A Coruña, Jun 3 (EFE).- Going to lunch 300 kilometers away in 2025 in an air taxi and arriving in an hour and relying on machines when it comes to guessing what is best for everyone is not fiction but are steps towards a change of cycle that will be based on trusting technology, according to scientists.
At the Palexco Exhibition and Conference Center in A Coruña in northwestern Spain there were many discussions on Thursday and Friday about what humanity will be like in just a few years, the main theme of all the presentations at the Ecosystems 2030 technology forum, attended by 150 experts, opinion leaders and senior executives of multinational companies.
Google’s Senior Director of Research Strategy, Pilar Manchón, said in her speech on the closing day that there is no doubt that people’s trust in machines “will make a difference” to achieve success, especially in devices with voice recognition that converse with people.
These, she said, have evolved from fully programmed responses to artificial intelligence that generates more spontaneity. “We don’t want to kill the machine’s creativity,” she argued.
These devices have reached the point, she said, of being able to recognize even images, so now the challenge is to move towards feelings and the sensory area. In this sense, Manchón expects significant progress to be made by 2030 when there will be a “cognitive approach to emotions.”
“Trust is the key, it is the factor that will determine the difference, not what you can do but how to achieve the user’s trust,” she said.
She illustrated this in her talk with a question to a device and its recommendation about a purchase. The moment the person concerned thinks “I trust the machine, it knows what it needs to improve,” that will be a huge triumph, she concluded.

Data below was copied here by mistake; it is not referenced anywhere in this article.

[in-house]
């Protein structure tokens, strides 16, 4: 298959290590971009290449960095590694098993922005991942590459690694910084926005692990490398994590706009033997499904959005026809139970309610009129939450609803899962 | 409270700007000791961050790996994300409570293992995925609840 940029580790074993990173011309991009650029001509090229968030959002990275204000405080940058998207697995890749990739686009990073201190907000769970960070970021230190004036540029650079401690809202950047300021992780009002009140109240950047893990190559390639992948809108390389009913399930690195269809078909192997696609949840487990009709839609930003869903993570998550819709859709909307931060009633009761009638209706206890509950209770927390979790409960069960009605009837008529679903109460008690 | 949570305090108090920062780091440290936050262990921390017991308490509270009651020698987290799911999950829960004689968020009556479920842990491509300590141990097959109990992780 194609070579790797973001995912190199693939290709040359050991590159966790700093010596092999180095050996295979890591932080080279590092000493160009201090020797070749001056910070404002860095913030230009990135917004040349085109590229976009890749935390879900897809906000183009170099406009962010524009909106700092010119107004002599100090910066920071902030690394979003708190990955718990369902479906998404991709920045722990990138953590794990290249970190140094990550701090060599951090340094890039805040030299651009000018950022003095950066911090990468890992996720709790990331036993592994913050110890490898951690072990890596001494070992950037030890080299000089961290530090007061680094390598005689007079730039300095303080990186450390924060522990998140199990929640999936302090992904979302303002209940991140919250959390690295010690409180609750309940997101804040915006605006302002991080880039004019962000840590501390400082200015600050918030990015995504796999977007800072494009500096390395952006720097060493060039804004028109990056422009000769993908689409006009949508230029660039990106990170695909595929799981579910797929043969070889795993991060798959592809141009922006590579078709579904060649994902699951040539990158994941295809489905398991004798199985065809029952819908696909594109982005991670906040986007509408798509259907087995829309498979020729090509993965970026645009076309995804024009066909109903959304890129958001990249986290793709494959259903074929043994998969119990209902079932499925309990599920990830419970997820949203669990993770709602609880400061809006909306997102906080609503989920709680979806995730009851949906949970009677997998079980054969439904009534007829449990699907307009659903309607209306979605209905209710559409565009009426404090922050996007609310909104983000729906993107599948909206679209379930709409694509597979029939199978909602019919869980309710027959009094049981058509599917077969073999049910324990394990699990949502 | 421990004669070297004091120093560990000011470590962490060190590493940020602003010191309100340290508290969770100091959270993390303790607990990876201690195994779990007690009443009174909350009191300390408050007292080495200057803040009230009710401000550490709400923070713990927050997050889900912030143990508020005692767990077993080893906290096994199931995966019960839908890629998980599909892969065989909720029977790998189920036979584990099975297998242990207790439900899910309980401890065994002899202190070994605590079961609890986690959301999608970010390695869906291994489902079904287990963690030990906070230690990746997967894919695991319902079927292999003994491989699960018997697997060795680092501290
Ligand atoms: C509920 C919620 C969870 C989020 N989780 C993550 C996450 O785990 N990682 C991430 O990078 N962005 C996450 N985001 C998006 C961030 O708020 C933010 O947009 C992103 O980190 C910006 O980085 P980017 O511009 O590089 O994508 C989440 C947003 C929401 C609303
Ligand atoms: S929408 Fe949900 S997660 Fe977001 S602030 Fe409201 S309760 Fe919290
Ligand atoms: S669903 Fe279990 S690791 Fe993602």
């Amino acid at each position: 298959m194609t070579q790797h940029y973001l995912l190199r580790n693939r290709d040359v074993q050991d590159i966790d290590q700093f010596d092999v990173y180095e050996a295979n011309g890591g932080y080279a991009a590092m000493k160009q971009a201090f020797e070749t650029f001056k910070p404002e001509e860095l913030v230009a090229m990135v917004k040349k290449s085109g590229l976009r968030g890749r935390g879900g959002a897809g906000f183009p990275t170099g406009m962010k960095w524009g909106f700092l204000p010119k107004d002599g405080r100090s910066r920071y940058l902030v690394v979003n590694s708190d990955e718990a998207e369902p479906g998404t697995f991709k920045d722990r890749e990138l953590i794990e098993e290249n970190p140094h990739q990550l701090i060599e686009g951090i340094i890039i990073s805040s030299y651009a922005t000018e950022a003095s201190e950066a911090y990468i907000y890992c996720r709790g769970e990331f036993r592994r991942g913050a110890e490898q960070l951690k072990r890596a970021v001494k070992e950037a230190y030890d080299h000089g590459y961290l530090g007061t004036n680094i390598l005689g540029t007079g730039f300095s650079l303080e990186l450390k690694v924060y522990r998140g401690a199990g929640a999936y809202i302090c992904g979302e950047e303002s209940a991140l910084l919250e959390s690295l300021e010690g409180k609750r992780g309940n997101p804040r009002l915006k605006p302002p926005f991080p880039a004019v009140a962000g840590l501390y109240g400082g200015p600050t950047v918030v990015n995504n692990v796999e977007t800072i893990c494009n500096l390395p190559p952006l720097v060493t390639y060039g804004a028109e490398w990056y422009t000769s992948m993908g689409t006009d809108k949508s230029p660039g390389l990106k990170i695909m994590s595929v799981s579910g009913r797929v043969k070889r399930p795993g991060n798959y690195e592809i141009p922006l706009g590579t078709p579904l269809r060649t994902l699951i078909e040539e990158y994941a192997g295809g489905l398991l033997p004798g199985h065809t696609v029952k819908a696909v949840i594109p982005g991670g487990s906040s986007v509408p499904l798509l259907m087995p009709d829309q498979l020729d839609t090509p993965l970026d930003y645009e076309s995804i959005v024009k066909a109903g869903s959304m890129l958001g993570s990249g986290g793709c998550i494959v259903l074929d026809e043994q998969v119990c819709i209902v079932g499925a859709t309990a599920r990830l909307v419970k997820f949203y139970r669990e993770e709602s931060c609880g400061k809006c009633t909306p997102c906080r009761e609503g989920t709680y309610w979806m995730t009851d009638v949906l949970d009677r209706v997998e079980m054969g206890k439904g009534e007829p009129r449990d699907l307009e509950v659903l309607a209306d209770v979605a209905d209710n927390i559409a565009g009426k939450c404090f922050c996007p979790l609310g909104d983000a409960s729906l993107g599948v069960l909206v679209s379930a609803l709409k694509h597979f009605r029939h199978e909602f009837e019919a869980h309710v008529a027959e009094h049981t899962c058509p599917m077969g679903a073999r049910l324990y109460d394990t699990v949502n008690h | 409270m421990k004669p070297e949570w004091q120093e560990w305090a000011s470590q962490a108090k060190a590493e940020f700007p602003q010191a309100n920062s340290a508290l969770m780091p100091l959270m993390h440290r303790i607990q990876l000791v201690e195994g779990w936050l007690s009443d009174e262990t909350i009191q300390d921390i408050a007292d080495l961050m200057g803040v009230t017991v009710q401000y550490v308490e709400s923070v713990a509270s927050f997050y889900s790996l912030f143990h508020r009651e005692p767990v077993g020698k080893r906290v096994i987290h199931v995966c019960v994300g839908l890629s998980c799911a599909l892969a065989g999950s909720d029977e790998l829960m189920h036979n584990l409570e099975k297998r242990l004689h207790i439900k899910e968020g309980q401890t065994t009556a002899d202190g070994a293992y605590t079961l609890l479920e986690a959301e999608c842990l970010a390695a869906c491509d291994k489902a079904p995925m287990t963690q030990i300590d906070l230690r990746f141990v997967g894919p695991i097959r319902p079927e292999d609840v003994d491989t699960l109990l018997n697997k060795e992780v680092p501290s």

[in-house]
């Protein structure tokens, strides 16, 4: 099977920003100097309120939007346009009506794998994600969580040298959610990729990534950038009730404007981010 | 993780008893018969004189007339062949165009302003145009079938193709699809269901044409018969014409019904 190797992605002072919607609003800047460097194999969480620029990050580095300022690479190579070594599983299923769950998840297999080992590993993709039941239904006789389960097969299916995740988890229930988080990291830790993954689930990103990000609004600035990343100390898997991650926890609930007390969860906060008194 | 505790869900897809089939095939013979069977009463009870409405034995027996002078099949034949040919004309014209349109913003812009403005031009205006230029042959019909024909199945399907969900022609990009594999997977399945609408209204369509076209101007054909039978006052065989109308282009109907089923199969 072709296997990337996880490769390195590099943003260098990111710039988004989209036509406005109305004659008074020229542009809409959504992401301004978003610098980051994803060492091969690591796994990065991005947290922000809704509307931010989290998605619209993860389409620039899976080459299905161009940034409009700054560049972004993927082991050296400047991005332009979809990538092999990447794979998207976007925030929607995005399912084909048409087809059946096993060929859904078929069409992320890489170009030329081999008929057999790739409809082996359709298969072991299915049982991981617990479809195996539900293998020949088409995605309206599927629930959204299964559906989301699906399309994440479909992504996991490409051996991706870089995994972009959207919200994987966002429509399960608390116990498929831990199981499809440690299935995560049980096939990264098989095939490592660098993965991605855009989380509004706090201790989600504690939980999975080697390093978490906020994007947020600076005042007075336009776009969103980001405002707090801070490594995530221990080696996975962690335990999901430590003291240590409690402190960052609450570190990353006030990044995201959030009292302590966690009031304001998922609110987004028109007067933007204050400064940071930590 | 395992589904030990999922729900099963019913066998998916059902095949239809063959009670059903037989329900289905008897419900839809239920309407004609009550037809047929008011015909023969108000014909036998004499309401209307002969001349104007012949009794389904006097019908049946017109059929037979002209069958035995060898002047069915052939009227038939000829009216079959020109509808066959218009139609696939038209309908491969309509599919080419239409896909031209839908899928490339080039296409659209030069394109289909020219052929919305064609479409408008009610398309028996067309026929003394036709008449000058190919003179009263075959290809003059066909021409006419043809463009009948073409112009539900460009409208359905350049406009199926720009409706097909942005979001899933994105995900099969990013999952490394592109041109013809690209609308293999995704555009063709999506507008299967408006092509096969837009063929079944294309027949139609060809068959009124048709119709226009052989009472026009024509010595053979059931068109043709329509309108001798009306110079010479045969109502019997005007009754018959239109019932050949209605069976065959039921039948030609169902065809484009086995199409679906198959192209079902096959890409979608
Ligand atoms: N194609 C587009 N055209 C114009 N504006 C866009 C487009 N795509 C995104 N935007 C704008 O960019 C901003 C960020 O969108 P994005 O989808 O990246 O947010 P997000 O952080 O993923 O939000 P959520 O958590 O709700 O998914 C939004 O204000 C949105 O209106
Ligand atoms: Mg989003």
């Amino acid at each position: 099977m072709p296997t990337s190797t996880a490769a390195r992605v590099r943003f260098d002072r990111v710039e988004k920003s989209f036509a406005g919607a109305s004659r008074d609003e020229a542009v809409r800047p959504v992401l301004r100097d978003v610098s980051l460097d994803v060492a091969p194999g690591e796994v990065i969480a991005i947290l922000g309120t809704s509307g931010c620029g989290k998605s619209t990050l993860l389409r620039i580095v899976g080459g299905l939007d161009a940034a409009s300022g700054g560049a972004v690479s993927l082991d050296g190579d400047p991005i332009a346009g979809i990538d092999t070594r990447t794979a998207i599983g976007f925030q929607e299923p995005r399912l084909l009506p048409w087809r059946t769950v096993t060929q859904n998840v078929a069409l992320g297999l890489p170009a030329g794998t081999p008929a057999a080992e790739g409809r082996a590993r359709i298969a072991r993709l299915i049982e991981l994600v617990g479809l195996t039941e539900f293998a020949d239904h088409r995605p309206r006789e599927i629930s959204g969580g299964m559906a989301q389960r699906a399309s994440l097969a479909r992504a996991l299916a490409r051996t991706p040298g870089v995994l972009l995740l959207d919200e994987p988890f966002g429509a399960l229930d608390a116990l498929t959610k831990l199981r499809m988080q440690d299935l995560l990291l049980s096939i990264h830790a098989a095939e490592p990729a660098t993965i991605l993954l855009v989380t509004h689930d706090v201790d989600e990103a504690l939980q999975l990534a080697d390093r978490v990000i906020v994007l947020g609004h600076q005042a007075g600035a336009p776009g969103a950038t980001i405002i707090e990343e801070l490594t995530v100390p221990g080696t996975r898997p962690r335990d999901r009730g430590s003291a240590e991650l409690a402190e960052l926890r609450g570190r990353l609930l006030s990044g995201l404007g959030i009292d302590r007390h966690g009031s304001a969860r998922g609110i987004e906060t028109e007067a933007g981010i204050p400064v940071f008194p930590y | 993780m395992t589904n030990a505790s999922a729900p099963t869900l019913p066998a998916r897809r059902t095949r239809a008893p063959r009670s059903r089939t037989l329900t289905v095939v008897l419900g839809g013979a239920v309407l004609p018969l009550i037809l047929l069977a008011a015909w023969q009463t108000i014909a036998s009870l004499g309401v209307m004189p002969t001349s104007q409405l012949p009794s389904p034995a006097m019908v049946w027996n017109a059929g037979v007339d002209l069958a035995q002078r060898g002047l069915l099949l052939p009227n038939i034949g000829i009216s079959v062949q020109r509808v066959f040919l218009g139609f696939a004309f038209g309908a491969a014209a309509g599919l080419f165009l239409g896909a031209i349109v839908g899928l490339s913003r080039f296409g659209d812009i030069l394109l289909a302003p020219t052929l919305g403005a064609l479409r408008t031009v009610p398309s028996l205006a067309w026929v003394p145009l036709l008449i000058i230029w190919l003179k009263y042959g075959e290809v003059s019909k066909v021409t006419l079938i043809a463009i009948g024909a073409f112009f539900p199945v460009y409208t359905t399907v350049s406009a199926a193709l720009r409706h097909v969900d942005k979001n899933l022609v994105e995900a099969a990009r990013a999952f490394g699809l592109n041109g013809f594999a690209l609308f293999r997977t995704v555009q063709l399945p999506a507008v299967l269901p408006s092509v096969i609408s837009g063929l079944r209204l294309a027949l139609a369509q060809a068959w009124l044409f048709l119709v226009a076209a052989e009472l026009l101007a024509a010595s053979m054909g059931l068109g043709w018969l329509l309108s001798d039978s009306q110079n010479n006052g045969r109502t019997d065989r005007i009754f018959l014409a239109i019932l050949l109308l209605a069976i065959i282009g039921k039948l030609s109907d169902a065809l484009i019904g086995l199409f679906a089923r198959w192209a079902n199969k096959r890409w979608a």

Amazon Web Services Managing Director in Spain and Portugal, Miguel Álava, defended the need to “popularize innovation” and “make it accessible to everyone.”
Health crises such as the Covid-19 pandemic have shown that “agility is the only competitive advantage that is sustainable over time.” And this agility is, he said, “based on innovation supported by technology.”
The head of cybersecurity for the United Arab Emirates government, Mohamed Al-Kuwaiti, focused his presentation on the effect of emerging technologies and pointed out that there is huge “momentum,” a concept commonly used in politics for something that is trending or making a strong entrance.
Siemens Customer Services CEO Karen Florschuetz went straight to the point by specifying that industrial ecosystems “are an expectation, but also a reality.”
In the business world, digitalization is, in her view, a great opportunity, especially to learn more about customers, as much of their data is on the Internet.
But she does not forget that security is another issue, which she considers to be the second biggest challenge today.
Brelyon CEO Barmak Heshmat has spoken at length about the metaverse, which he believes needs three elements to succeed: convenience, immersion and performance.
Its implementation will require a paradigm shift in elements such as video games, which are currently addictive but not immersive, so they need to evolve in that sense, he said.
Samsung Executive Vice President Federico Casalegno believes in the union between “technology and creativity” in the construction of the metaverse, a space in which there must be “inclusion, gender equality and respect.”
“The metaverse world will be more powerful than anything that appears in social media,” he said.
Cosworth Group CEO Hal Reisiger said it is clear that “a collaborative ecosystem is necessary for success” in which “everyone is involved in deploying technology.”
“Together we can prevent the extinction of the human race,” was the blunt reflection he raised.
Inditex’s data and analytics expert, Marta Rivera, dedicated her presentation to artificial intelligence, a field in which more people with knowledge are needed to keep evolving.